The Surprising Key to Academic Success Isn’t In a Textbook

Meet Emily Huff, she’s a professor at Seattle Pacific University, a mother of 2, a Child Sponsorship Coordinator for Share International, Inc. and Caleb Hope Foundation, and an educator for more than a decade.

When Emily first became a teacher, working with underserved elementary school students, she noticed something. They needed better skills for getting along if they were ever going to be able to get on to the work of academic success. So, she started the process of teaching conflict resolution to her grade schoolers…and it worked!

I asked Emily to share with me the basics of the model she developed with her students, because, I think conflict resolution isn’t just for kids- adults can use these skills everyday, too.

So without further ado, please welcome Emily to the Front Yard Frontier family. The following is a guest post from her on what she calls ‘The 4th R’, Resolution.

We all know the 3 R’s: reading, writing and arithmetic, and we would all agree that these are important skills to master in school.  Davis and Porter nicknamed conflict resolution as the “Fourth R” in the 1980’s,  and I believe this still holds true today- perhaps now more than ever. 

Coleman McCarthy, founder for the Center for Teaching Peace, observes that it is hard to deal with conflict through mediation, collaboration and other non-violent means. “We don’t know because we weren’t taught” and the result of this neglect in our society is “peace illiteracy…a land awash in violence.”

Many people are not able to be effective in their careers or stay in healthy relationships not because they don’t have a good knowledge base but because they do not have good communication skills.  In teaching conflict resolution skills over the years to preschool through college students, I have seen that these are essential foundational tools that we need to build healthy relationships all through our lives in family, friendships, and work. 

I want to echo the first part of what Robert Fulghum wrote over 25 years ago when he said: “All I really need to know about how to live and what to do and how to be I learned in kindergarten. Wisdom was not at the top of the graduate school mountain, but there in the sand pile at school. These are the things I learned: Share everything. Play fair. Don’t hit people. Put things back where you found them. Clean up your own mess. Don’t take things that aren’t yours. Say you’re sorry when you hurt somebody.”

I’ve used the same protocol for conflict resolution with my seminar class for college freshmen and with my own children when they were preschoolers, and they have been effective across the board.      

The next time you have a conflict right in front of you, try these 6 steps taken from a book I used when I taught elementary school called Talk it Out by Barbara Porro:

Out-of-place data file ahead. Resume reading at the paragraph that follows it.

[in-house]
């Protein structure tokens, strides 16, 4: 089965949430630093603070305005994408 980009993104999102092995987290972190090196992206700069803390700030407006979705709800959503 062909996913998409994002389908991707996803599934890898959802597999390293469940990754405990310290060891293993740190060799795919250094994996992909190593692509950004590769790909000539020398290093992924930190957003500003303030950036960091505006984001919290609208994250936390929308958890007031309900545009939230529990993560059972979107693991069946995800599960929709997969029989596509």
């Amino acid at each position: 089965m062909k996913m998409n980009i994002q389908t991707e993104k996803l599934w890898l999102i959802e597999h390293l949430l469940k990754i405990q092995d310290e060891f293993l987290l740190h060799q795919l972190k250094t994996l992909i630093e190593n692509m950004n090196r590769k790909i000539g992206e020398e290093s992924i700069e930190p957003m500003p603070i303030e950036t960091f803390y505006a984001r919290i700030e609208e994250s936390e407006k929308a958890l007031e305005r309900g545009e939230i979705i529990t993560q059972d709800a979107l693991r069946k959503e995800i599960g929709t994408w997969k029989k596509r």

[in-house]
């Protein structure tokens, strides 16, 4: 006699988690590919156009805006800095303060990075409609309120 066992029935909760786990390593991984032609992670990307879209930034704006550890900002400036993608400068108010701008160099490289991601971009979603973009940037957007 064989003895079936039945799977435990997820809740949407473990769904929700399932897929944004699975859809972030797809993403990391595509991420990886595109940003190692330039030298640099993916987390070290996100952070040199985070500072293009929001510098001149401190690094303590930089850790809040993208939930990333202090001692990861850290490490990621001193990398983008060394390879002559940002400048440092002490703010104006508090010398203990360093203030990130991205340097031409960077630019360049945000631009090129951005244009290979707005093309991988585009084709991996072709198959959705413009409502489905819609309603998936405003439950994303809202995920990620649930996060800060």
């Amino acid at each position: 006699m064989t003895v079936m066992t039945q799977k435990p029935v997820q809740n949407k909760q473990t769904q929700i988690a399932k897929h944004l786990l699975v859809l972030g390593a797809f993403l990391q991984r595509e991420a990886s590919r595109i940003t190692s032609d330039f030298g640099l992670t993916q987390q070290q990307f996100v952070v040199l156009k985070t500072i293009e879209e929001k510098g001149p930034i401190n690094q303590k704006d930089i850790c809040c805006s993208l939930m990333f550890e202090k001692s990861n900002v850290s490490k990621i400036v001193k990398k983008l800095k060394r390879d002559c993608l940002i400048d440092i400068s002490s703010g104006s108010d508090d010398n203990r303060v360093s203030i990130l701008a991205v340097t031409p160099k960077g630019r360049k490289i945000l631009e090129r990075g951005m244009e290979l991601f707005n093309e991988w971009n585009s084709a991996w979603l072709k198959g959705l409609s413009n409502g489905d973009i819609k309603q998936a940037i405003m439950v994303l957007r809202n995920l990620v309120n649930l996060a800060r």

• Stop and cool off. I cannot emphasize this step enough. Passions will always win unless you take the time to stop in the heat of a moment and cool off before you try to engage in a rational conversation to resolve the conflict at hand. Do whatever you need to do to regulate your emotions or to make sure that the person you are fighting with has also taken time to cool off. Otherwise, you will waste a lot of time, and the conflict has a high chance of a turning into something worse than what you started with.
  • Talk and listen to each other. Use a talking stick and a listening stick with younger children to help them know when it’s their turn to talk and listen, or use them as adults with a sense of humor thrown in to ease the tension. J Then use “I-messages” to communicate your feelings. Be slow to speak and quick to listen in this step which takes a lot of self-control and practice to be graceful here.    
  • Find out what you both need. The goal of talking and listening to each other is to be able to gain perspective to reframe the problem of what you both need. Asking the question “Why?” can sometimes can help get to the bottom of this step.  Another term that has been helpful to me was from a TED talk by William Ury, a world renowned mediator, who encourages disputants to “go to the balcony” and detach in order to see the problem as if you were a third party.
  • Brainstorm solutions. This creative thinking strategy of thinking of possibilities is important is the next step in finding resolution. Come up with as many ideas as you can and withhold comments about the ideas in this step.
  • Choose the Idea You Both Like Best. The goal is to find a win-win solution here that takes into account the needs and perspectives of both parties. This can be done verbally or in written form as you can then vote on each idea and look for one that works for both of you.
  • Make a Plan. Go For it! The more specific the better in creating an action plan so that this is likely to be an effective solution that makes lasting changes in the relationship.  Attach a time frame when necessary and assign who will be responsible for each part of the plan.  

Mother Teresa said, “What can you do to promote world peace? Go home and love your family.” We have a lot of work to do, but it all starts with a few baby steps here.  Try out these 6 strategies when a conflict pops up for you this week, and I believe you’ll see that this fourth “R” really does come in handy. 

Thank you, Emily for sharing with us today!


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